A split in authority exists as to whether additional insured coverage is limited to circumstances in which the additional insured is held vicariously liable for the named insured’s negligence, or whether it extends to acts of the additional insured’s own negligence, so long as the injury has some connection to the operations of the named insured. Decisions in this context are driven largely by applicable policy language.
In a recent decision, the Minnesota Supreme Court limited additional insured coverage to instances of vicarious liability and ruled that an insurer was not required to provide additional insured coverage to a contractor where the named insured sub-contractor had not committed negligence. Engineering & Construction Innovations, Inc. v. L.H. Bolduc Co., 825 N.W.2d 695 (Minn. 2013).
Engineering and Construction Innovations, Inc. (“ECI”) entered into a sub-contract with L.H. Bolduc Company for excavation and shoring services in connection with a pipeline project. During the project, Bolduc’s operations caused damage to the pipeline. However, a jury determined that Bolduc was not negligent. ECI repaired the damage and sought additional insured coverage from Travelers under a policy issued to Bolduc. The additional insured endorsement in the Travelers policy provided coverage to ECI for liability “caused by the acts or omissions” of Bolduc. Travelers denied coverage, arguing that without negligence on Bolduc’s part, there was no coverage under the endorsement. A Minnesota trial court agreed with Travelers, finding that the absence of negligence by Bolduc was fatal to ECI’s additional insured coverage claim. An appellate court reversed. The appellate court reasoned that the policy provided coverage to ECI for any “acts and omissions” of Bolduc, and was not limited to negligent acts.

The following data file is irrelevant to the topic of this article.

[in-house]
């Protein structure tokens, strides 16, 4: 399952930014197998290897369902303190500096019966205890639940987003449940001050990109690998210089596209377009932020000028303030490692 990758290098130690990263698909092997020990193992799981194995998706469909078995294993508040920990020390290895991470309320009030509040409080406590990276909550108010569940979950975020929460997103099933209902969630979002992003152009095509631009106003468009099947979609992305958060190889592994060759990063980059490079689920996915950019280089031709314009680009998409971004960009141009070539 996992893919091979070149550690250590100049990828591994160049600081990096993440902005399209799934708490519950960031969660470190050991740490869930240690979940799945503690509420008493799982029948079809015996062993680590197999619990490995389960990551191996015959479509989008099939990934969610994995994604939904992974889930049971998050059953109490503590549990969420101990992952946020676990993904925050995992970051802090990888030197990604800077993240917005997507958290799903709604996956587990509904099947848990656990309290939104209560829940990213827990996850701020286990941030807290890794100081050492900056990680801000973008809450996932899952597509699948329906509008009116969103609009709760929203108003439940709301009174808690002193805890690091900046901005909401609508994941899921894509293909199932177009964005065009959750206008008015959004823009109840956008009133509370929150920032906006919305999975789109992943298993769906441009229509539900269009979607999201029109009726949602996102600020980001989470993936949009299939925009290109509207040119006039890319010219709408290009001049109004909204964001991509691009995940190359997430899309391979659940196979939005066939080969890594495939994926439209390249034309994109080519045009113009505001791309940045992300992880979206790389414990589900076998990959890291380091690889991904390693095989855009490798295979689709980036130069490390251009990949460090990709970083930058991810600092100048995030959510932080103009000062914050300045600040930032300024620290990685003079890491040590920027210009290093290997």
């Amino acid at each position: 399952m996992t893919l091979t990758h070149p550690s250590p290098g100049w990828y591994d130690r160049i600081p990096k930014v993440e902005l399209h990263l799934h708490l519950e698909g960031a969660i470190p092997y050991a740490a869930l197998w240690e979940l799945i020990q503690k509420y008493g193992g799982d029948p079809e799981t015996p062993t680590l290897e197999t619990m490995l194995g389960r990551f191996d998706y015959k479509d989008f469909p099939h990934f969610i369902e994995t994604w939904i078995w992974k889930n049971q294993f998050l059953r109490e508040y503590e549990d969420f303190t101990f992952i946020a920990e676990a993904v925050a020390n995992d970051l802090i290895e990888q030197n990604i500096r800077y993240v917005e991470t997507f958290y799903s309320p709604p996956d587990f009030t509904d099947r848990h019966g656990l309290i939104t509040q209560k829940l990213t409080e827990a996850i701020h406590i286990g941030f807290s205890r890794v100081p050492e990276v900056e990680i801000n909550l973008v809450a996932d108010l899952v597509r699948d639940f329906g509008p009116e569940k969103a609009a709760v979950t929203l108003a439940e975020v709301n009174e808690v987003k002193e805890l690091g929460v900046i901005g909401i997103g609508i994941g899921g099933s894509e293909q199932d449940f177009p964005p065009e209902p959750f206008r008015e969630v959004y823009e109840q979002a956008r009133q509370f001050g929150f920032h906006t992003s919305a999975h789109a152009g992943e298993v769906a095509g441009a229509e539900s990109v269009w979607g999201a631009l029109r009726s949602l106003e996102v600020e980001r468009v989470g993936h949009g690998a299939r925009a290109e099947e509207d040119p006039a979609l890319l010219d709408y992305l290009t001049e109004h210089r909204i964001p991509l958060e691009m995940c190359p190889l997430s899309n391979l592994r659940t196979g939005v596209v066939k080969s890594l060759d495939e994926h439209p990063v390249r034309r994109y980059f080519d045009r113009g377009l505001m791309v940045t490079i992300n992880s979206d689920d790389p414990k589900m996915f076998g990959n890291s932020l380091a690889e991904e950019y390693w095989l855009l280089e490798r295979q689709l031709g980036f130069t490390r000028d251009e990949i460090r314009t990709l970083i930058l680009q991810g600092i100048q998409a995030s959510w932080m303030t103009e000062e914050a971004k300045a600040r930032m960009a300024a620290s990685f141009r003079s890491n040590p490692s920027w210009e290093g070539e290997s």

The Minnesota Supreme Court reversed the appellate ruling. It ruled that the phrase “caused by the acts or omissions [of Bolduc]” in the additional insured endorsement was unambiguous and provided coverage to ECI “only in instances of ECI’s vicarious liability for Bolduc’s negligent acts or omissions.” The court reasoned that coverage under the additional insured provision “cannot be divorced from the concept of fault” and that without a finding of negligence on the part of Bolduc, there was no additional insured coverage. Interpreting similar policy language, other courts have likewise limited additional insured coverage to acts of vicarious liability. See Garcia v. Federal Ins. Co., 969 So. 2d 288 (Fla. 2007). Construing different additional insured provisions, some courts have deemed them ambiguous and ruled that coverage is not dependent upon the named insured’s negligence. See Evanston Ins. Co. v. Atofina Petrochemicals, Inc., 256 S.W.3d 660 (Tex. 2008); Mikula v. Miller Brewing Co., 281 Wis. 2d 712 (Wis. Ct. App. 2005).